The Truths and Falsehoods About Fat Loss

The Truths and Falsehoods About Fat Loss

Before Embarking On a Fat Loss Programme You Should Read This:

Daily energy expenditure consists of 3 components:

1. Resting metabolic rate (energy required for basic living) total of 60-70%.

2. Diet induced Thermogenesis (energy required to breakdown food) 10% of total.

3. Energy cost of physical activity 20-30% of the total.

Question: If we create a caloric deficit of “X” amount – we will lose “Y” amount of fat? (i.e. the calorie deficit = fat loss, a 3500 calorie deficit = 1 pound)

True or False? False!

In a study of meal frequency, it has been shown that a group eating 6 meals per day lost more fat than a group eating 2 meals a day, despite the calories being equal. The study showed that adults who were accustomed to eating 4 meals per day switched to 3 meals a day actually gained body fat and weight despite the calories remaining the same.

Question: A calorie is a calorie. With the same meal frequency, as long as we adjust the “calories in v. the calories out” we will see the same fat loss; that is proteins, carbohydrates and fat (macronutrients) do not really matter.

True or False? False!

At the same calorie intake a low carbohydrate diet resulted in significantly greater fat loss than a low fat diet.

Summary: Low carbohydrate, high protein diets favourably affect mass and composition independent of energy intake

So what Should We Be Doing?

• Increase meal frequency

• Eat meals at regular times

• Lower carbohydrate intake/increase protein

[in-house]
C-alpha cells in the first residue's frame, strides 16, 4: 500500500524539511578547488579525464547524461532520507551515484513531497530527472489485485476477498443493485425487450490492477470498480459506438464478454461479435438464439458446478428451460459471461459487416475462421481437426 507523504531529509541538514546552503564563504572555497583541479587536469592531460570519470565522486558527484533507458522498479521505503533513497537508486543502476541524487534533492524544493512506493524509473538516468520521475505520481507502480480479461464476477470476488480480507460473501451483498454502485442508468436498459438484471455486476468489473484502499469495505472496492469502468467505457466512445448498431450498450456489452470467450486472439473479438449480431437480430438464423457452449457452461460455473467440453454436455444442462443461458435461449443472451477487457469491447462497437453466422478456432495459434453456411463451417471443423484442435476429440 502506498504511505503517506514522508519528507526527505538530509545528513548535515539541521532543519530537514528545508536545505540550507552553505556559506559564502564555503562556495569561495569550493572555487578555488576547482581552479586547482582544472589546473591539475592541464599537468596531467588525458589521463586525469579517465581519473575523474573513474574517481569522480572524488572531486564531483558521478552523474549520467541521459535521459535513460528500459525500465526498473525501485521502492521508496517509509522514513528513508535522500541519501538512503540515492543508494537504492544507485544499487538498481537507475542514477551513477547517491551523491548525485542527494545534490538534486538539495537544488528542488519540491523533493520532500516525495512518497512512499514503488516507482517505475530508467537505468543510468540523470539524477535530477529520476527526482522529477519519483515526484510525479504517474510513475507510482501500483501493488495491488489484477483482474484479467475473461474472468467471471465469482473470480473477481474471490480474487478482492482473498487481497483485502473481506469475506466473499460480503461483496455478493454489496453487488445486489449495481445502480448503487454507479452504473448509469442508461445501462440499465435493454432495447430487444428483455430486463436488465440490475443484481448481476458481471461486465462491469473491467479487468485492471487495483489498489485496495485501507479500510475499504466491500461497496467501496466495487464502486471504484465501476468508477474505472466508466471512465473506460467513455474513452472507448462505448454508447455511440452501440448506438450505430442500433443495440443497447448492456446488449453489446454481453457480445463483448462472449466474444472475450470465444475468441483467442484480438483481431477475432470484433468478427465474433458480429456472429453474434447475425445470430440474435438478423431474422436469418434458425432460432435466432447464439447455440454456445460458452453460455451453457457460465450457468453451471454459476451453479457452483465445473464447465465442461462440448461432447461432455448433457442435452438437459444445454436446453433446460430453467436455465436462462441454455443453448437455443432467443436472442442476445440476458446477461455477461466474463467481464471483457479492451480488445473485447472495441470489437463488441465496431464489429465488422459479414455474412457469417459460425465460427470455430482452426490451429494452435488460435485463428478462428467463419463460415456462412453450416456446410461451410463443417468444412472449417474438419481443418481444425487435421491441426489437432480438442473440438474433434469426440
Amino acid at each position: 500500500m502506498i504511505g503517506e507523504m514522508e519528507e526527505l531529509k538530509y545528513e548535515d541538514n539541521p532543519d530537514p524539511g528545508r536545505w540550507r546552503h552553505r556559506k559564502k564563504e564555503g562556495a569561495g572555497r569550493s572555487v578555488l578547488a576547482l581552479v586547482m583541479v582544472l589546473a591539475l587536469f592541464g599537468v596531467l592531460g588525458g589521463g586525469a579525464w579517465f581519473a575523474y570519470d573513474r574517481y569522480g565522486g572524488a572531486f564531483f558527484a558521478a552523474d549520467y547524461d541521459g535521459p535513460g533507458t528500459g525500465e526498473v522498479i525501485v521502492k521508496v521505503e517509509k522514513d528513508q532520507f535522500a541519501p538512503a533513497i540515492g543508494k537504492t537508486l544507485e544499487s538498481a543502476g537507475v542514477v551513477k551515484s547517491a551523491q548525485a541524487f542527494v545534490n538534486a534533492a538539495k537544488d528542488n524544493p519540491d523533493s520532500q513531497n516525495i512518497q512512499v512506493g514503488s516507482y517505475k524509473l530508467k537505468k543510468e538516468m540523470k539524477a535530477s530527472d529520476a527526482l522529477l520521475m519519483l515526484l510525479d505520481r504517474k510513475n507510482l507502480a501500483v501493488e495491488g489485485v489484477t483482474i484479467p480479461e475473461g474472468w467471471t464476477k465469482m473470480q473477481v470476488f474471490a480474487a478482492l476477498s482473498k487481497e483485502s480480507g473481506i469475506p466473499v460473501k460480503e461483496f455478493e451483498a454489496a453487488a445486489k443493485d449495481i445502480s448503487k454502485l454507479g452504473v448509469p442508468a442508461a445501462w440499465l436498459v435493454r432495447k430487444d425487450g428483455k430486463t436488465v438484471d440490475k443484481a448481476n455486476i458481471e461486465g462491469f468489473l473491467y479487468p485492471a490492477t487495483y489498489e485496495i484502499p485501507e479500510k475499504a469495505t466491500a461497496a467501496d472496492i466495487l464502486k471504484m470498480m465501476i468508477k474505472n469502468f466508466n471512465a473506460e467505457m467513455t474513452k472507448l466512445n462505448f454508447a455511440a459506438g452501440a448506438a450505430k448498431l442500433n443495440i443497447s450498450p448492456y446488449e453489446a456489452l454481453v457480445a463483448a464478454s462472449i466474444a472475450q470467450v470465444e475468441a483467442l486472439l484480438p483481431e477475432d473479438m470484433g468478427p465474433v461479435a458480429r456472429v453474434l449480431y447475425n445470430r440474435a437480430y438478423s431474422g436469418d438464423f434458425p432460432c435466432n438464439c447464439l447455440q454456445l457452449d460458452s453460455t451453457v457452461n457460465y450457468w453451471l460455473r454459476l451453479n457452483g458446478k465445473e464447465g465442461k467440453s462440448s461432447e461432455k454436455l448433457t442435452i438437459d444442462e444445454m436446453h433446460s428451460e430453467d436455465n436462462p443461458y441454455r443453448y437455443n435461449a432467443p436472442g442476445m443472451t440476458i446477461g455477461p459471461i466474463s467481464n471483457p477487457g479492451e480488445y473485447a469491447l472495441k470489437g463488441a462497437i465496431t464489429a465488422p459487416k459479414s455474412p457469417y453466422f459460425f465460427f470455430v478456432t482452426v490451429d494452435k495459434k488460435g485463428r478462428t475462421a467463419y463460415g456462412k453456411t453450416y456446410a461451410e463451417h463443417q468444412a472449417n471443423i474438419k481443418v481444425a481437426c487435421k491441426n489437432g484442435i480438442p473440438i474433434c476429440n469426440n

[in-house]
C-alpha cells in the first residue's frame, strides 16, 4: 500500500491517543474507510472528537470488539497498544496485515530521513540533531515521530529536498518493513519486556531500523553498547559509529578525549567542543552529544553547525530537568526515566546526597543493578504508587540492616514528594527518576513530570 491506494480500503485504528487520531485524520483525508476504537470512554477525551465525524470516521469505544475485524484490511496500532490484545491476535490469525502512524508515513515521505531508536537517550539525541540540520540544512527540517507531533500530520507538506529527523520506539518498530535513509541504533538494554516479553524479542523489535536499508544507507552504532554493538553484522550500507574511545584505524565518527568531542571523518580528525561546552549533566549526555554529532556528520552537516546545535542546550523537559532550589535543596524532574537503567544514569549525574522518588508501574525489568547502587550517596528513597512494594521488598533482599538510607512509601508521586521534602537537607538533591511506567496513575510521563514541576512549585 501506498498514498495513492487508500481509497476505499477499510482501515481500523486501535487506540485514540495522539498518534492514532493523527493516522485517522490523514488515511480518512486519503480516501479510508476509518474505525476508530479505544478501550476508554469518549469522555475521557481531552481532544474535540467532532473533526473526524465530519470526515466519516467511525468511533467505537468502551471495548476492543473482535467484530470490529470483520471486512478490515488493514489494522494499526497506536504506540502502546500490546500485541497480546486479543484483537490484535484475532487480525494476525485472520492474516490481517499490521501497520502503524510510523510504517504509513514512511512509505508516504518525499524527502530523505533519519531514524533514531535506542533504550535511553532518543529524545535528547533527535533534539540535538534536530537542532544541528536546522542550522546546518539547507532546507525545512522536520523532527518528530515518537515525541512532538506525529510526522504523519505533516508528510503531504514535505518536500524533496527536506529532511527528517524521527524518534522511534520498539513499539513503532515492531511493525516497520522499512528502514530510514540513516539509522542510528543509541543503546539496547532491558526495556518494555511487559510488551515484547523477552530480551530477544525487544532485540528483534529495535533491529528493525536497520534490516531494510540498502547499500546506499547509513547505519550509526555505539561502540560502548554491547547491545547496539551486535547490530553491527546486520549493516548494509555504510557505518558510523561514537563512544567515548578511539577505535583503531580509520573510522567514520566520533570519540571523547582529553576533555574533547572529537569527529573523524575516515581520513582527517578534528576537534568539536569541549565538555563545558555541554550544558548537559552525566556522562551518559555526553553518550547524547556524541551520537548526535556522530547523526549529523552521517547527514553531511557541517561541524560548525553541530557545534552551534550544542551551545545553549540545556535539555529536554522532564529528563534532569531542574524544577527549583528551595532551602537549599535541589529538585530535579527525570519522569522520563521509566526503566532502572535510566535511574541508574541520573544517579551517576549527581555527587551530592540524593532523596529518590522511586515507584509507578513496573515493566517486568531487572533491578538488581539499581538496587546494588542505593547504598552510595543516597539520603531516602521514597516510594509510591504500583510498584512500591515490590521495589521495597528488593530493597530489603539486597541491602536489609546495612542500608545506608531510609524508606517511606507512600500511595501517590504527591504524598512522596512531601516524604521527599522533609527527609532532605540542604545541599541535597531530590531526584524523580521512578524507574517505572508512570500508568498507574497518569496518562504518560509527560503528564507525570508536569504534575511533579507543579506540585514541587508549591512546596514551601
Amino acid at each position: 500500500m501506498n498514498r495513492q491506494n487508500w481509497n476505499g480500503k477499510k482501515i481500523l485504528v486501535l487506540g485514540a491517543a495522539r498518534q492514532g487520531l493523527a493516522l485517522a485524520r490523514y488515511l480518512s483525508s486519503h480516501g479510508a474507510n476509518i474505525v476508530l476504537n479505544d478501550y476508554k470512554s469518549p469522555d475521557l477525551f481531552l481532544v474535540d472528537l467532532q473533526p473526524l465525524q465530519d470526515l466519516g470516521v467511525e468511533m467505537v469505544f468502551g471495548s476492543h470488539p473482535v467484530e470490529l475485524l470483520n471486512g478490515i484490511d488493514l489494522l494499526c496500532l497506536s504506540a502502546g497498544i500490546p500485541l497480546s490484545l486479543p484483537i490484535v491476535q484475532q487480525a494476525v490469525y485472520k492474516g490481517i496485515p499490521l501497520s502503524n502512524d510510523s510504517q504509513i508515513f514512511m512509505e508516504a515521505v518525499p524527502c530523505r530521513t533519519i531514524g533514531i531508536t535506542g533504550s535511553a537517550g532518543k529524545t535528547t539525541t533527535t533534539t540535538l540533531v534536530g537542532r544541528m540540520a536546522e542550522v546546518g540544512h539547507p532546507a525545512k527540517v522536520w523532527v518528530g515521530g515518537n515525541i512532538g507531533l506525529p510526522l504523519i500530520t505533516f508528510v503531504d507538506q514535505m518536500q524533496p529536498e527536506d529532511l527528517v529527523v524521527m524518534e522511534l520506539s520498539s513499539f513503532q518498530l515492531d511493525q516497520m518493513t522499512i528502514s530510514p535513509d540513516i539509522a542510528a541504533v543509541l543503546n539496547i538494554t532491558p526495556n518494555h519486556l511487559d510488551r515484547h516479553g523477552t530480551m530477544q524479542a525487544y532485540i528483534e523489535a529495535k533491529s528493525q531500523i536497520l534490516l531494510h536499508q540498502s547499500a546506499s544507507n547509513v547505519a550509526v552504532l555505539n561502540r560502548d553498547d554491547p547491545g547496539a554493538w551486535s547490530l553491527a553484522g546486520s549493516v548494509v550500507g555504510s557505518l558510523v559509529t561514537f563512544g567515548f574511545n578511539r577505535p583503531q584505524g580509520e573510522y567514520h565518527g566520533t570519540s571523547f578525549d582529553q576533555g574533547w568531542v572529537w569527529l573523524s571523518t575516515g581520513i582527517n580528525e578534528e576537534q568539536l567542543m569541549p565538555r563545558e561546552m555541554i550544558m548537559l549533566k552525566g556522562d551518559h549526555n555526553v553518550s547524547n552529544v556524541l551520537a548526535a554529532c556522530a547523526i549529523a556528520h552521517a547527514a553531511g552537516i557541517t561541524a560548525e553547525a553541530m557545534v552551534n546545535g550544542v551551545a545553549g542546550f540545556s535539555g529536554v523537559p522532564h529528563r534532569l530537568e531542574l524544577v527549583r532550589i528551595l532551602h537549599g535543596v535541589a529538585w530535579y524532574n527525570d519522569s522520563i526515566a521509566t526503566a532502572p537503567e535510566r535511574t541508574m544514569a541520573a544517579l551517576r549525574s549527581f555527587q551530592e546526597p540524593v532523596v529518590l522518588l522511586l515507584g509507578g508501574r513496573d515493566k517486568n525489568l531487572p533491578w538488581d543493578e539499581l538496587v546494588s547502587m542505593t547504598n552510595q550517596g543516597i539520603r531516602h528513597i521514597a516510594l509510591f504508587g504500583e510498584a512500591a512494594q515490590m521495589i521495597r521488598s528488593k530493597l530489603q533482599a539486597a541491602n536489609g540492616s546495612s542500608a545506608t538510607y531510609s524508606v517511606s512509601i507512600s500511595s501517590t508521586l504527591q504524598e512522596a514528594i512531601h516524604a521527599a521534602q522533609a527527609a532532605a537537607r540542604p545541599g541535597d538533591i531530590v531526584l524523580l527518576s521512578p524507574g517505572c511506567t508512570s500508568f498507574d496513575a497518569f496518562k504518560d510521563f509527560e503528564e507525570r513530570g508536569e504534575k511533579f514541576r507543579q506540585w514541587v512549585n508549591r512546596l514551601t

• Moderately reduce calories.

Question: The addition of aerobic (jogging/gentle running) exercise to a caloric deficit (through diet) will increase calories burned and therefore increase fat lost.

True or False? False!

In a 6 month study of 2 groups: One on diet only and the other on diet plus aerobic exercise (50 minutes 5 days per week) there was no additional effect of aerobic exercise on body composition that is to say, adding aerobic exercise had no effect over dieting alone.

Question: If diet (total caloric and macronutrient intake) is a constant, then the more calories you burn during training, the more fat you will lose.

True or False? False!

A group was divided into 2 smaller groups:

• Group 1 exercised for 15 weeks doing 20 minutes of interval training per session 3 times per week

• Group 2 did 15 weeks of 40 minutes steady state aerobic (jogging) exercise per session 3 times per week

• Both groups burned the same calories over the 15 weeks and ate the same diet.

• The steady state group actually gained on average 1lb of fat.

• The interval training group lost 5.5lb of fat and increased lean mass.

• The interval group also increased aerobic capacity more than the steady state group.

So NOW What Should We Be Doing?

• Increase meal frequency.

• Reduced carbohydrate diet.

• Interval training – this should only become part of your training programme once you have developed a foundation of steady state running.

• Resistance training – introduce a controlled well planned weight training programme.

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